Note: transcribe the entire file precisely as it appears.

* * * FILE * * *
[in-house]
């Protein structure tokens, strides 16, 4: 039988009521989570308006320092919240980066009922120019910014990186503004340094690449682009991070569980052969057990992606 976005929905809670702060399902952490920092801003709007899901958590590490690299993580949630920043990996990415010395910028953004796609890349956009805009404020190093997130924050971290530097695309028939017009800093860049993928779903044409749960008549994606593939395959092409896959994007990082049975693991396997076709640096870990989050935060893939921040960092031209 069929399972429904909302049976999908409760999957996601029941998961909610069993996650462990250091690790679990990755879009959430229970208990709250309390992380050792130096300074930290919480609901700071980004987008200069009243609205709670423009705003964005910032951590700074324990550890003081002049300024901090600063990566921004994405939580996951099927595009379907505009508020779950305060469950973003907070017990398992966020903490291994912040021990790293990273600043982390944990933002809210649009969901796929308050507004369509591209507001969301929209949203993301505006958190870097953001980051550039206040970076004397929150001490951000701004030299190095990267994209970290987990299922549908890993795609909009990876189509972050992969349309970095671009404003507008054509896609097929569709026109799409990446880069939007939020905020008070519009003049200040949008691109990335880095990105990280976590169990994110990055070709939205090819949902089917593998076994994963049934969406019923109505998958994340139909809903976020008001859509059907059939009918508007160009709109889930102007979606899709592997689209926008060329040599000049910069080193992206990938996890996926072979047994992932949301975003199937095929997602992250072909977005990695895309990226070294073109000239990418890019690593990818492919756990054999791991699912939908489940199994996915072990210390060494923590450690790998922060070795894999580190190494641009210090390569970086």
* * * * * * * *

[in-house]
């Protein structure tokens, strides 16, 4: 039988009521989570308006320092919240980066009922120019910014990186503004340094690449682009991070569980052969057990992606 976005929905809670702060399902952490920092801003709007899901958590590490690299993580949630920043990996990415010395910028953004796609890349956009805009404020190093997130924050971290530097695309028939017009800093860049993928779903044409749960008549994606593939395959092409896959994007990082049975693991396997076709640096870990989050935060893939921040960092031209 069929399972429904909302049976999908409760999957996601029941998961909610069993996650462990250091690790679990990755879009959430229970208990709250309390992380050792130096300074930290919480609901700071980004987008200069009243609205709670423009705003964005910032951590700074324990550890003081002049300024901090600063990566921004994405939580996951099927595009379907505009508020779950305060469950973003907070017990398992966020903490291994912040021990790293990273600043982390944990933002809210649009969901796929308050507004369509591209507001969301929209949203993301505006958190870097953001980051550039206040970076004397929150001490951000701004030299190095990267994209970290987990299922549908890993795609909009990876189509972050992969349309970095671009404003507008054509896609097929569709026109799409990446880069939007939020905020008070519009003049200040949008691109990335880095990105990280976590169990994110990055070709939205090819949902089917593998076994994963049934969406019923109505998958994340139909809903976020008001859509059907059939009918508007160009709109889930102007979606899709592997689209926008060329040599000049910069080193992206990938996890996926072979047994992932949301975003199937095929997602992250072909977005990695895309990226070294073109000239990418890019690593990818492919756990054999791991699912939908489940199994996915072990210390060494923590450690790998922060070795894999580190190494641009210090390569970086």